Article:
What is it that makes a family? Who does a family include?
Sometimes when I drive behind mini vans I notice graphics in the window, cartoon pictures telling us who usually rides in that mini van: Father, Mother, child, child, dog, dog, cat. A Family. Some families don't fit the usual prescription. Some have no father, some no mother, some have two fathers, some two mothers, some have lots of children, and some have no children at all. If we had the little graphics that the mini van people always seem to have, it would show Father, Mother, dog, dog. When you see the mini vans, the cartoon figures don't tell you what is going on in the family, only who is a part of the family. If someone dies, I wonder, do they ever peel one of the graphics off the window?
One of our family is dying, our girl Sarah. Sarah is our five year old Silky Terrier. She is 'only a dog' some of you may be thinking, but to us she is a member of our family. Sarah has a little brother, a 'half' brother, named Ulee, same mother, different father, but if we had graphics on our car window they wouldn't tell you that.
Neither would the graphics tell you that Sarah came into our lives at a time when she was desperately needed, and we doted on her. She was given the best food, the best veterinary care, the longest walks, a pool, a wardrobe of leads, harnesses, and coats for the winter. At times the human members of our extended family would sigh and roll their eyes at us, because after all she was 'only a dog'.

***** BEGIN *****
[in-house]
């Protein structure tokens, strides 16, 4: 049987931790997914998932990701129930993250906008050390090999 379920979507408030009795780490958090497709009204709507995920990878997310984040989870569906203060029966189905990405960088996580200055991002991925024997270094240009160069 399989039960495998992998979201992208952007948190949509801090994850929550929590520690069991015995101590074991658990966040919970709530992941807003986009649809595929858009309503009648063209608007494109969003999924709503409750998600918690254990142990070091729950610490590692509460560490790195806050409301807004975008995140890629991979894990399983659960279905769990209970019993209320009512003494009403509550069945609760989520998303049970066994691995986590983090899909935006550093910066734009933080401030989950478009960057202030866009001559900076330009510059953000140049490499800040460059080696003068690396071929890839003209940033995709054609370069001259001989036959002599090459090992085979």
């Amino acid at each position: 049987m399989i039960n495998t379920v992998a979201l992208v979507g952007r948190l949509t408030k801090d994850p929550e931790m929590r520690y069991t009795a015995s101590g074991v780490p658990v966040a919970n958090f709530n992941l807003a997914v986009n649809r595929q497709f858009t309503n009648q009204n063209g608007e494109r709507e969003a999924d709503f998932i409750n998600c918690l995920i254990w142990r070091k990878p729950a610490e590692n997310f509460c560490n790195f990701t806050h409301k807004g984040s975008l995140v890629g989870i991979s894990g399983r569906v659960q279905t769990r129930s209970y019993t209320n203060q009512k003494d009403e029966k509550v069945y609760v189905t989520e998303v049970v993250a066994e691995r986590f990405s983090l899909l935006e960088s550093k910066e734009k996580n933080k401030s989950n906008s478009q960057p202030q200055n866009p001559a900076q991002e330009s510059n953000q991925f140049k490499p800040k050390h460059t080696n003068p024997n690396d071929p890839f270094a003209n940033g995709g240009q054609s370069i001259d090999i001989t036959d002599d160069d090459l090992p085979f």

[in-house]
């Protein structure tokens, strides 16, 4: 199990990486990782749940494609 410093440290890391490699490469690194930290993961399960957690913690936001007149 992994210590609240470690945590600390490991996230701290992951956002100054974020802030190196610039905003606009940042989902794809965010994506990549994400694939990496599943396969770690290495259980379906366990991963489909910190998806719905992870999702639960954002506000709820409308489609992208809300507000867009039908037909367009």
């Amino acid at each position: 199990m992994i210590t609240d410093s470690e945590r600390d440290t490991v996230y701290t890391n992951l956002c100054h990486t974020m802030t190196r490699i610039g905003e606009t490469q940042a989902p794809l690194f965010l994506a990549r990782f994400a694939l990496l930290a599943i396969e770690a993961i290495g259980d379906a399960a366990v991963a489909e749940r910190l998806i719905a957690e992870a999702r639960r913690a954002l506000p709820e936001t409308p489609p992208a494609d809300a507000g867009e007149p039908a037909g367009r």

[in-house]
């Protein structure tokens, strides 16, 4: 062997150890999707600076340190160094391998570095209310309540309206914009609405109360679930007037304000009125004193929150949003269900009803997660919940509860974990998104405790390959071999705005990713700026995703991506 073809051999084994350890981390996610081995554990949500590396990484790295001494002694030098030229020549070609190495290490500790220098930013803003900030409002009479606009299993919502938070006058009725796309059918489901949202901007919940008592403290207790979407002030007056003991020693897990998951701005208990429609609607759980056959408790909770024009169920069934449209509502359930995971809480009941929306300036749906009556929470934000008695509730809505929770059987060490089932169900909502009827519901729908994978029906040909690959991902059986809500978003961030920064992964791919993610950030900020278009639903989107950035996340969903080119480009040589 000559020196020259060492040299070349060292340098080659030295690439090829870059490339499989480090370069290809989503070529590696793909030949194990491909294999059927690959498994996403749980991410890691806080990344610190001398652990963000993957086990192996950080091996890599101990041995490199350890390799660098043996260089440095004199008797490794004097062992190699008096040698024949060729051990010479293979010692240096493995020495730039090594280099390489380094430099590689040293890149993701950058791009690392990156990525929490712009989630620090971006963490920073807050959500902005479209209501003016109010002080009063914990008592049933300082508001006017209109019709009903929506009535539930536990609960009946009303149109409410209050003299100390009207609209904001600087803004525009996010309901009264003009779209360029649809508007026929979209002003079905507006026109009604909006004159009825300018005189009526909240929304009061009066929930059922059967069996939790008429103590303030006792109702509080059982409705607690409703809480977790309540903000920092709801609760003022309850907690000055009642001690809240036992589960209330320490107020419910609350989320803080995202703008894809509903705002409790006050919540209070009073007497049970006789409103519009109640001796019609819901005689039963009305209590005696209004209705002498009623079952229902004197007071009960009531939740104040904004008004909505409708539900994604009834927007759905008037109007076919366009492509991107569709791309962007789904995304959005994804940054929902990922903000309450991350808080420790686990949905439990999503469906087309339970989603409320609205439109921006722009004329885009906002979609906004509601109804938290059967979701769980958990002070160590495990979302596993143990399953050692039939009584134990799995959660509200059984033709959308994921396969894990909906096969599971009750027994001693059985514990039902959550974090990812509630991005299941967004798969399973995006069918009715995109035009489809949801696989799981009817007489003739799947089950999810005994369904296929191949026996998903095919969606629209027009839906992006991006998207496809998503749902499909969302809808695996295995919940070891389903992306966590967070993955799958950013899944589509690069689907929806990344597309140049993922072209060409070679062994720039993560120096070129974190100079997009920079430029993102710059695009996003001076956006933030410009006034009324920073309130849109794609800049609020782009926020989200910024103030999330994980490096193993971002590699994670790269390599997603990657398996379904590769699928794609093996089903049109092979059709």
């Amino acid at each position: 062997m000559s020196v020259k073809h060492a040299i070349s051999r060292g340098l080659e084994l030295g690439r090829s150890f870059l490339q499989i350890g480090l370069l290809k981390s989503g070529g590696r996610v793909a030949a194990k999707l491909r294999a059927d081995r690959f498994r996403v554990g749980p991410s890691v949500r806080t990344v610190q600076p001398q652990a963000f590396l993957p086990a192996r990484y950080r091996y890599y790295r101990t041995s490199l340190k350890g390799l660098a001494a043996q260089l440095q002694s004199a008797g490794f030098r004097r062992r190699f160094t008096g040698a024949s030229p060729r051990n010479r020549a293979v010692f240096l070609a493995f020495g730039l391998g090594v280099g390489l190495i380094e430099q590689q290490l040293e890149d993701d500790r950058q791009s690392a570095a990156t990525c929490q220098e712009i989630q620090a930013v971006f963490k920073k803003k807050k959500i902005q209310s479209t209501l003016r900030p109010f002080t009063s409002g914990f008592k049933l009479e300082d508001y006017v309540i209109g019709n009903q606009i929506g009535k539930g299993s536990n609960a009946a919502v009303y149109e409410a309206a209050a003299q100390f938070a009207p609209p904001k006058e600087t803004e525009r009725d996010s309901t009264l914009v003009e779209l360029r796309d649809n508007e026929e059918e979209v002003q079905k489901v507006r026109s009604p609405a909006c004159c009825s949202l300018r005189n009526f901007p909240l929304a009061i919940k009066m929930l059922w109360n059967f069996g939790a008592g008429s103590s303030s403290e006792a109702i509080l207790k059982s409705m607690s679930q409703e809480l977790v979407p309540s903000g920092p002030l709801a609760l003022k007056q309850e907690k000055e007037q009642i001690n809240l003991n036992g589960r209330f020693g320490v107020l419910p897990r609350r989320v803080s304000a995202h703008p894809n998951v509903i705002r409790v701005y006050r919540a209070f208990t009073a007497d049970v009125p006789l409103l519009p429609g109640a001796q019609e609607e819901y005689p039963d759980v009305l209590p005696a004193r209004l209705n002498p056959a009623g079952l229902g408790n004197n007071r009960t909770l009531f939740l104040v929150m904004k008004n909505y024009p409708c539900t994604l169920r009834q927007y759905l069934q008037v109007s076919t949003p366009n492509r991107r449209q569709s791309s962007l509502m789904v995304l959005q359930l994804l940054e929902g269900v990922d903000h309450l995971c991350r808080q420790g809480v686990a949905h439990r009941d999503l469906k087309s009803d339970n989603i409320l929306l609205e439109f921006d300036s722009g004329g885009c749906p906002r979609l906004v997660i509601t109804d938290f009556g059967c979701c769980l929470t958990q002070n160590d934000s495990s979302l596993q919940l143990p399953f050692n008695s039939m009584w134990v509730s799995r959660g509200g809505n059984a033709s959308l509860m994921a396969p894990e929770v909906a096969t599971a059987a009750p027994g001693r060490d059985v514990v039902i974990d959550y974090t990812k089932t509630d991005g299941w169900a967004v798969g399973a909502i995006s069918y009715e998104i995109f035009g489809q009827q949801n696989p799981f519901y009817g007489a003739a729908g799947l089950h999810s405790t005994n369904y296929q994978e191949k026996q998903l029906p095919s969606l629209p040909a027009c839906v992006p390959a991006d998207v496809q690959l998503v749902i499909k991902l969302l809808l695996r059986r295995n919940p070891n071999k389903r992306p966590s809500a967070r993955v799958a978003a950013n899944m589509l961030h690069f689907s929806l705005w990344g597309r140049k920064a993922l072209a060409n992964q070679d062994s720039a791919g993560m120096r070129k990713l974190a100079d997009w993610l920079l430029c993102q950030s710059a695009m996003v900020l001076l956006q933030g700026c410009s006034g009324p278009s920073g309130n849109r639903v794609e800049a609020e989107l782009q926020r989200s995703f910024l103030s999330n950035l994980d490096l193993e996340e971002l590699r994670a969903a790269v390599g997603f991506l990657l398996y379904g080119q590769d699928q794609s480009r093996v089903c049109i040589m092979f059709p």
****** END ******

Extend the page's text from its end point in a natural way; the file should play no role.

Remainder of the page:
Sarah was born on 27 April 2006 at 2:30 am. Her breeder called us early the next morning to tell us there were only two puppies in the litter, Sarah and her sister. We would be allowed to visit them in two weeks, and then again at six weeks. We could take one of them home when they were around ten weeks old, depending on how they were developing. Sarah is a purebred Australian Silky Terrier, born into the home of what was then one of only two fully accredited Silky Terrier breeders in Canada, a breeder who produced only two litters per year, and usually only every second year. Marg didn't make a lot of money in the breeding business, and she is now retired, but she was very serious about it. Sarah is a 'true' Australian Silky, and has a pedigree that goes all the way back to Australia. We have her family tree with her parents, grandparents, and great grandparents listed, with many champions among them.
Sarah's breeder thought we would raise her as a show dog, but we only wanted to bring her home, to be a 'regular' dog, to be part of our family. Sarah's registered name is a long one, that is how it works in the world of purebred dogs, but the first part of it is 'Sarah Jessica Barker'. We call her Sarah, and like so many of you who have pets, we also have a host of nicknames for our girl: 'Saree Boo', 'Bunna', 'Pretty Girl', 'Lovie'.
Sarah has been a wonderful traveller, right from the very beginning, and has been a big part of many road trips with us. She has walked the streets of New York City, and has stayed in hotels in which she was a staff favorite. Sarah has a smile, and a warmth, that just draws people to her, and she loves to kiss faces. Silky Terriers as a breed are known for their 'joie de vive', joy of life, and Sarah has that in spades. Sarah also has an amazing capacity for empathy, is drawn to people who seem sad, and does her best to draw them out of their sadness. Just like her brother, she is also a very funny little dog, and sometimes does things that make us howl with laughter. She is an amazing little dog.